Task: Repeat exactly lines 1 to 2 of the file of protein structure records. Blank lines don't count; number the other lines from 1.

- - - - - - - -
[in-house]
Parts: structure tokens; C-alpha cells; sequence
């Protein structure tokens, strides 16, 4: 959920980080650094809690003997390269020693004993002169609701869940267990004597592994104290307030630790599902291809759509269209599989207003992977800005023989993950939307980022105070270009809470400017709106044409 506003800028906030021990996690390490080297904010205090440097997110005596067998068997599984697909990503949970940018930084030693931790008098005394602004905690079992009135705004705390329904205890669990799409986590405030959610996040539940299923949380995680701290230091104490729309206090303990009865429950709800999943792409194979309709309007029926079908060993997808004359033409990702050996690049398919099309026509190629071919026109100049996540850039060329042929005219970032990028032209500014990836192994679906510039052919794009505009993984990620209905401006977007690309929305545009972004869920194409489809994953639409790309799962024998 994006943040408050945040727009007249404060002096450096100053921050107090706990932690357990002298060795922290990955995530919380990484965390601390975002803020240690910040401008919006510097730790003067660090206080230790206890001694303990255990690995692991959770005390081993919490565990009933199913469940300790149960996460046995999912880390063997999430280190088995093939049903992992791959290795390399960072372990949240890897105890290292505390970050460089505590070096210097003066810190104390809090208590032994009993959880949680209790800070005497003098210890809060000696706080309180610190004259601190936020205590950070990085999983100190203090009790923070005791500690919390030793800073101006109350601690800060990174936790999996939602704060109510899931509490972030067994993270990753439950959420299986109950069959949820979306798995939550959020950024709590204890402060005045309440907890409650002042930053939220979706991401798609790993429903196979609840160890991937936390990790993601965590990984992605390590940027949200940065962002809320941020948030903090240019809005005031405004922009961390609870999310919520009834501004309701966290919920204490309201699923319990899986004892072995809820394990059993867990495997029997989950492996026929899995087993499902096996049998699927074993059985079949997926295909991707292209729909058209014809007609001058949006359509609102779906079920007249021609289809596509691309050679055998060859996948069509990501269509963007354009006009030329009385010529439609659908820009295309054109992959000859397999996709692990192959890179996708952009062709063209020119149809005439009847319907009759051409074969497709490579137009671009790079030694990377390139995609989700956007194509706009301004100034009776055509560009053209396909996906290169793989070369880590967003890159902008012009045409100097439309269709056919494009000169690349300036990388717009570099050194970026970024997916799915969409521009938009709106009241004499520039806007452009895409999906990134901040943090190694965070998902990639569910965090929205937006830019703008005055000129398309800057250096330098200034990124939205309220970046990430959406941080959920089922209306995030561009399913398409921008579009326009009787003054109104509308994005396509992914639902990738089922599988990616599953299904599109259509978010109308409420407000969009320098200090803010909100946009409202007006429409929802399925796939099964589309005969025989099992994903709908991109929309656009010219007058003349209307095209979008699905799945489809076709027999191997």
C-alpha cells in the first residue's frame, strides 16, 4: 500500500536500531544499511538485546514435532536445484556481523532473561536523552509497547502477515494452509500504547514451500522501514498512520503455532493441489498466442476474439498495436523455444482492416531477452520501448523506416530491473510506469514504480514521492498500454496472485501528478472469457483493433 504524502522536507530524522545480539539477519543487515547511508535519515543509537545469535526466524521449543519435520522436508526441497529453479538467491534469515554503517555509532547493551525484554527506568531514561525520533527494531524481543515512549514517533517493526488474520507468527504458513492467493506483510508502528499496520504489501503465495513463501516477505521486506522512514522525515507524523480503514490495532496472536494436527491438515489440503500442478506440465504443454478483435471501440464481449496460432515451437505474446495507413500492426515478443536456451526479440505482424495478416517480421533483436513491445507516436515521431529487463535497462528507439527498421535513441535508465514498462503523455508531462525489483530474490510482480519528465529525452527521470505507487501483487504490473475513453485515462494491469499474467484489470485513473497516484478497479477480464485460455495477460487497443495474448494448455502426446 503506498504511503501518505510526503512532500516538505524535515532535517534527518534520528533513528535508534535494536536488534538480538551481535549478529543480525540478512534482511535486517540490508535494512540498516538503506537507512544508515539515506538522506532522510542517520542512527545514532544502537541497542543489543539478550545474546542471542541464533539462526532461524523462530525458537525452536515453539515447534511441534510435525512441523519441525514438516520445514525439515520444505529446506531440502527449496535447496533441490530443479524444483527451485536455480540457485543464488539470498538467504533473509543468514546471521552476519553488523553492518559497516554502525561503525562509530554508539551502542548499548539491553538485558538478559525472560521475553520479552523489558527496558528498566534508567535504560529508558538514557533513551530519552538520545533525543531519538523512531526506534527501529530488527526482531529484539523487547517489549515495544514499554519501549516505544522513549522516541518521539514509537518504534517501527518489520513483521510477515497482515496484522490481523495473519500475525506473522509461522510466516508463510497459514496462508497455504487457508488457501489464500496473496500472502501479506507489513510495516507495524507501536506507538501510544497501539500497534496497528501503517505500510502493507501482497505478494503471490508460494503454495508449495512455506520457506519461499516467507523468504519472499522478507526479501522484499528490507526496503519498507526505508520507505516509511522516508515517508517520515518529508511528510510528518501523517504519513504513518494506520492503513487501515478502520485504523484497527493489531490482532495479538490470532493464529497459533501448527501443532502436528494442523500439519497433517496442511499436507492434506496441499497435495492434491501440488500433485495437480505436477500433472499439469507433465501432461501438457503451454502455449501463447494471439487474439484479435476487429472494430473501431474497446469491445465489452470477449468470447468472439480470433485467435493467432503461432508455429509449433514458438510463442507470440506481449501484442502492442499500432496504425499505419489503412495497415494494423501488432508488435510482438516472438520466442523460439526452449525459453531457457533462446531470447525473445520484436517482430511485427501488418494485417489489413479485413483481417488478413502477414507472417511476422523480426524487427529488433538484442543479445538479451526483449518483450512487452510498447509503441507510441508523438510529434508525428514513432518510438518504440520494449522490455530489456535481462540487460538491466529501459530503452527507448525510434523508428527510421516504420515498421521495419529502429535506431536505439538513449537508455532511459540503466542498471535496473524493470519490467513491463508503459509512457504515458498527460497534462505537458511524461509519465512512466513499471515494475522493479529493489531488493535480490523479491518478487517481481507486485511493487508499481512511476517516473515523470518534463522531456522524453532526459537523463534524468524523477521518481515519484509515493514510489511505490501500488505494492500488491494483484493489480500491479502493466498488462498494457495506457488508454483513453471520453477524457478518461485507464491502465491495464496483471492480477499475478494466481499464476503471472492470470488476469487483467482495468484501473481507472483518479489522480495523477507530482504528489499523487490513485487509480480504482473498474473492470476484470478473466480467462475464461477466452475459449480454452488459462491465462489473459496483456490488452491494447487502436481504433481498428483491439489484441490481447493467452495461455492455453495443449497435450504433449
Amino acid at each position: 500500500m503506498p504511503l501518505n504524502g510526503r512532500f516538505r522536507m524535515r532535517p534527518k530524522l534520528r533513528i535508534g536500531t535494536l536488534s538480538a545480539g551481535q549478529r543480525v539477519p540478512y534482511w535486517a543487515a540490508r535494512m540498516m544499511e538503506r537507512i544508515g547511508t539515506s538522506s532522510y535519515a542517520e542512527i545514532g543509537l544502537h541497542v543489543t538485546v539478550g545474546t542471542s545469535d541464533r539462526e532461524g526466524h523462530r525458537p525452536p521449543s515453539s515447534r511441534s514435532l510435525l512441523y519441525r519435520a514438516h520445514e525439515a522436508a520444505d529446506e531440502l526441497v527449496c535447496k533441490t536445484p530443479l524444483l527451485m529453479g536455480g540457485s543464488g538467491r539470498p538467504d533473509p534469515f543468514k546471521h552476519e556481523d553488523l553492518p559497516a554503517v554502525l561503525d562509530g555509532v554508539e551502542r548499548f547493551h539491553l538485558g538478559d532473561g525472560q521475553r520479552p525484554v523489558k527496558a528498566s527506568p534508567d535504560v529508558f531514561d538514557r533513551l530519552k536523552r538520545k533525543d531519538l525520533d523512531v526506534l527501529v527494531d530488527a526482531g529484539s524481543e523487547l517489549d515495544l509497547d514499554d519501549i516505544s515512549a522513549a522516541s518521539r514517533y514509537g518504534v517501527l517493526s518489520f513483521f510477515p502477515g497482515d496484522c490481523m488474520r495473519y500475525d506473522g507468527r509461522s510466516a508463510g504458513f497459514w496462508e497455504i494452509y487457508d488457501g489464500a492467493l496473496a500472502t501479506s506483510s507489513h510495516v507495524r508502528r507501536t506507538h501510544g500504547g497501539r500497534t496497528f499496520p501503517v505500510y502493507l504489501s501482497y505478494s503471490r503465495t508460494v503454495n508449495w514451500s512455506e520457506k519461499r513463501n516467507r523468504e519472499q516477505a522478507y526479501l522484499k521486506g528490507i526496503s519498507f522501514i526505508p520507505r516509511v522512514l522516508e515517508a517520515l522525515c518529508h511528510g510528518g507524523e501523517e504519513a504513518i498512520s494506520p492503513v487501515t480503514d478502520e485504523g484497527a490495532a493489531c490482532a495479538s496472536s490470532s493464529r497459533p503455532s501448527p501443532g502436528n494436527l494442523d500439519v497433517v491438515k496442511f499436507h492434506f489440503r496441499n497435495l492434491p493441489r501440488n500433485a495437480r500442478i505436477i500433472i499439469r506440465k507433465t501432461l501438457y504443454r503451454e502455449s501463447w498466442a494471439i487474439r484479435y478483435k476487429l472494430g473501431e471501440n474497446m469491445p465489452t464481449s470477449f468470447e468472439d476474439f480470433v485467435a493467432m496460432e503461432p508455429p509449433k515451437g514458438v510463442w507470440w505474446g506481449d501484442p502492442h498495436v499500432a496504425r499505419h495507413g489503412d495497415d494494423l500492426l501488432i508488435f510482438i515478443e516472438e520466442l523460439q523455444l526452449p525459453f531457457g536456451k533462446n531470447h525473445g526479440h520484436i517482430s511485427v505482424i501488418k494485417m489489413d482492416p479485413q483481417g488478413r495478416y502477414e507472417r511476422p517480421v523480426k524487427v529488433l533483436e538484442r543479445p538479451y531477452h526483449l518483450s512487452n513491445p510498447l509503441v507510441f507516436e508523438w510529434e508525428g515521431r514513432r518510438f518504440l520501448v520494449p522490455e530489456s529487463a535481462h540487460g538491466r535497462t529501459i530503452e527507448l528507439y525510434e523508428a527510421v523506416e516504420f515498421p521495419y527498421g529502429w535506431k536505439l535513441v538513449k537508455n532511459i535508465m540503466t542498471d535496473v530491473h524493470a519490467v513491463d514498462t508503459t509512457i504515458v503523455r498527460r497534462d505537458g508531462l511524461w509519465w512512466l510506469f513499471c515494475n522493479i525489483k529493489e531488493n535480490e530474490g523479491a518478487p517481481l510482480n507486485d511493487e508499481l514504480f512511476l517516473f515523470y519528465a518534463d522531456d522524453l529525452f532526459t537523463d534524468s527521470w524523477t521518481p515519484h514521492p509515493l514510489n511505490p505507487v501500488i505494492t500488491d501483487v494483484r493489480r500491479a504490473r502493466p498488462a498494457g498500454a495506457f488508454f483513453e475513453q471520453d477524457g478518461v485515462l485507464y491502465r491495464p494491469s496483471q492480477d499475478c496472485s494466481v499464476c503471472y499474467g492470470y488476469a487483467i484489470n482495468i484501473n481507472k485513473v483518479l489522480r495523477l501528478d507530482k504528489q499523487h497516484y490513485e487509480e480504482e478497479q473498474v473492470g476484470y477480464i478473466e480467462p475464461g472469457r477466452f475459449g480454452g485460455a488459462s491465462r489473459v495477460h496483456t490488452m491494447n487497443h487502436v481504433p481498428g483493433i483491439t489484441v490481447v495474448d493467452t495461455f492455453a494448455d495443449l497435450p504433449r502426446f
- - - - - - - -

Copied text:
[in-house]
Parts: structure tokens; C-alpha cells; sequence